Deep learning algorithms and AI are rapidly being adopted in medical imaging applications due to the increased demand on radiologists and medical experts, resulting in undue stress, interpretive errors and a general need for a larger workforce. In fact, there’s currently a large error rate in the interpretation of PET/CT scans, resulting in ~40 million errors per year. This rate of error has remained virtually unchanged for years.

It’s widely known that PET/CT scans play a critical role in clinical applications in oncology, including aiding in cancer diagnosis, staging, assessment of treatment response and surveillance. The hope, with deep learning and artificial intelligence (AI), is to improve diagnosis and reduce the demand on medical experts.

Last year we were fortunate enough to collaborate with leading researchers at Stanford University’s Department of Radiology to conduct research* to just that: apply AI to brain PET/CT scans.

Using machine learning with our NeoPulse® platform, the goal of the research project was to see if we could train and evaluate the accuracy of a computer algorithm to detect abnormalities in PET/CT scans. Put simply, we wanted to determine if AI could conclude if a scan was considered normal or abnormal at a similar or better rate than a radiologist.

If we could achieve that, we knew we’d be able to improve the efficiency of the overall PET/CT process where a radiologist goes from taking an image, to reading, to diagnosis and then treatment. The problem with this current state is that the bottleneck in this process is the radiologist. If we can automate the process, we can reduce their workload and improve their efficiency while getting faster care to those who need it most.

Ultimately, we wanted to able to show we could build a model that can be used in conjunction with radiologists to give them an efficient way to flag certain scans with an algorithm that basically says ‘hey you should pay more attention to this image and not worry about these other ones.’

So, to kick off the study, we build two-dimensional convolutional neural net models for various window settings. Let me briefly break down what I mean here.

If you’ve ever had a CT or PET scan, you might know that you get a number of images that all display different angles or views. Even if you haven’t had this experience, you can imagine one angle may not show anything, and another may. You then have radiologists who are going to read those images manually and make a determination as to whether there is cancer or some other abnormality in the image. That’s a hard problem for even a specialist to handle.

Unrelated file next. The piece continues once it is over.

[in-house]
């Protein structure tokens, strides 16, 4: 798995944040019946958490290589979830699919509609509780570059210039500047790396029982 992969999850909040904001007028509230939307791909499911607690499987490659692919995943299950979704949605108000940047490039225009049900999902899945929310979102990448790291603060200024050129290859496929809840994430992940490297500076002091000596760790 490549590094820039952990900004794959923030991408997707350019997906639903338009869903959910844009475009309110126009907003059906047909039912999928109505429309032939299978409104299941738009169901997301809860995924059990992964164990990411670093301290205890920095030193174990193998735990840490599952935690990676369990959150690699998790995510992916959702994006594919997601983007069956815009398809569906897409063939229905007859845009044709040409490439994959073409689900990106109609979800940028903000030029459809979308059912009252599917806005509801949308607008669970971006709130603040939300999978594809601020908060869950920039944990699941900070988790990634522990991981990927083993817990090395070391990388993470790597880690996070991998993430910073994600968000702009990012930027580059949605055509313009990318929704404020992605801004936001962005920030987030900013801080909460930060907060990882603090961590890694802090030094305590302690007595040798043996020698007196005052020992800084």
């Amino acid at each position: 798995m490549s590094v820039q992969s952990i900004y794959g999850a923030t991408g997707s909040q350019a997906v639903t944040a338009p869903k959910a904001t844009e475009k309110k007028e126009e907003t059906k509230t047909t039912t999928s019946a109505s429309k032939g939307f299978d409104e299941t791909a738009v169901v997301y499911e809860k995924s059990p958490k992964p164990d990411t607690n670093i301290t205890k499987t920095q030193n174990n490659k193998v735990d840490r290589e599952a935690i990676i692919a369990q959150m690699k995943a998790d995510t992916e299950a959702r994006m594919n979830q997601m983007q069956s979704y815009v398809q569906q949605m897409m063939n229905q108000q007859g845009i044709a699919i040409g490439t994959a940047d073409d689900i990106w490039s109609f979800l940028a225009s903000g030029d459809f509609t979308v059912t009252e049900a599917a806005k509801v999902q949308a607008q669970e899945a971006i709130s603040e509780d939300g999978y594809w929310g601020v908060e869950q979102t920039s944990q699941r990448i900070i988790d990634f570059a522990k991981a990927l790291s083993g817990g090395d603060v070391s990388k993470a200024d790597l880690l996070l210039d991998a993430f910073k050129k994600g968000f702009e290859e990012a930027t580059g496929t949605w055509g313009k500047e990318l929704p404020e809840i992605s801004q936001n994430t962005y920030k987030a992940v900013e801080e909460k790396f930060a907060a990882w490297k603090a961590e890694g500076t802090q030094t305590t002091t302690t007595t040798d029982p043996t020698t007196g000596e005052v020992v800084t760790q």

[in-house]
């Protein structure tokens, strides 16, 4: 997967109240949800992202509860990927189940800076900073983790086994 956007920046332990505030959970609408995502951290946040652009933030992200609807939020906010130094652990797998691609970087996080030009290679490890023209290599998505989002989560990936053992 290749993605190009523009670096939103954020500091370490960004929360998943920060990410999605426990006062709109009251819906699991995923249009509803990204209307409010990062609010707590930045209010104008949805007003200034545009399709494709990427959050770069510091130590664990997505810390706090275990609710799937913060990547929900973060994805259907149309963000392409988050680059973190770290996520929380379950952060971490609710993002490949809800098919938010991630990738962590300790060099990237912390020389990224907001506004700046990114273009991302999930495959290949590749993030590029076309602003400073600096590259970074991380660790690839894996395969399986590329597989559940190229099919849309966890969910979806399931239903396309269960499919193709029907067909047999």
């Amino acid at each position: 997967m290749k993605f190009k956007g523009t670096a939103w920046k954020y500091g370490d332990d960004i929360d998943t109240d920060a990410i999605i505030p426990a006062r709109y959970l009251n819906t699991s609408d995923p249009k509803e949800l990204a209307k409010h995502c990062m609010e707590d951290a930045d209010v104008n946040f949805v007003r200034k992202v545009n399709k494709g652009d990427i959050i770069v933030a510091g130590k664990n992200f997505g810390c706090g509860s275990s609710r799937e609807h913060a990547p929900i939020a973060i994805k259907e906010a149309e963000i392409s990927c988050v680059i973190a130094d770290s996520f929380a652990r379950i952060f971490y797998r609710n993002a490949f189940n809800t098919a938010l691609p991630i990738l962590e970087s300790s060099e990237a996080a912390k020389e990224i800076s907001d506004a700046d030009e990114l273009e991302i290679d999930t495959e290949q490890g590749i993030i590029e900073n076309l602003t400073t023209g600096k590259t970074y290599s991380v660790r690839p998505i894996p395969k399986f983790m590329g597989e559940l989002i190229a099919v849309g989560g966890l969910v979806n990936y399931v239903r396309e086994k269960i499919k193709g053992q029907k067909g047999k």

Ok, back to the study. A total of 289 patient anonymized scans (totaling 68,260 individual images) were included in the research. The brain scans were then separated based on binary outcome, as either normal or abnormal based on their clinical reports. We randomly selected 100 normal and 100 abnormal for training and validation, then used the remaining 89 for a test set.

And, just like a radiologist would do, we trained the models for a variety of different ways to view the scans. We then calculated the probability that the scan was normal or abnormal and took an average over all the models. As you can imagine, bringing all the images together significantly increased our accuracy. We were thrilled to achieve 82% accuracy with the NeoPulse® platform and posited that similar models could eventually provide decision support in a clinical setting.

This is a big breakthrough to see how the power of AI can assist medical professionals to help not only reduce the burden on them but allow for them to exponentially scale their expertise and provide more rapid and efficient medical care to more people.

However, if you’re a scientist or engineer reading this, I’m sure you’re saying to yourself that the dataset is far too small to be confident in rolling this out to clinics around the world just yet. And you’re right. I’ll be the first to admit that this is just an initial step along the way – albeit a very promising one.

When this approach is validated with a larger core of patients, we are well on our way to clinical support and reducing the workload on radiologists significantly

Here’s what that might look like: An app in the radiology room where the scan is performed that takes the study and runs it through an AI model that then gives the radiologist an indicator of whether they need to spend extra time looking at certain images.

We believe this study is groundbreaking in showing, not only the power of NeoPulse®, but how AI can rapidly improve healthcare for everyone involved.

– Jason

*The final publication is available here.

Nobashi, Tomomi & Zacharias, Claudia & Ellis, Jason & Ferri, Valentina & Koran, Mary & Franc, Benjamin & Iagaru, Andrei & Davidzon, Guido. (2019). Performance Comparison of Individual and Ensemble CNN Models for the Classification of Brain 18F-FDG-PET Scans. Journal of Digital Imaging. 33. 10.1007/s10278-019-00289-x.

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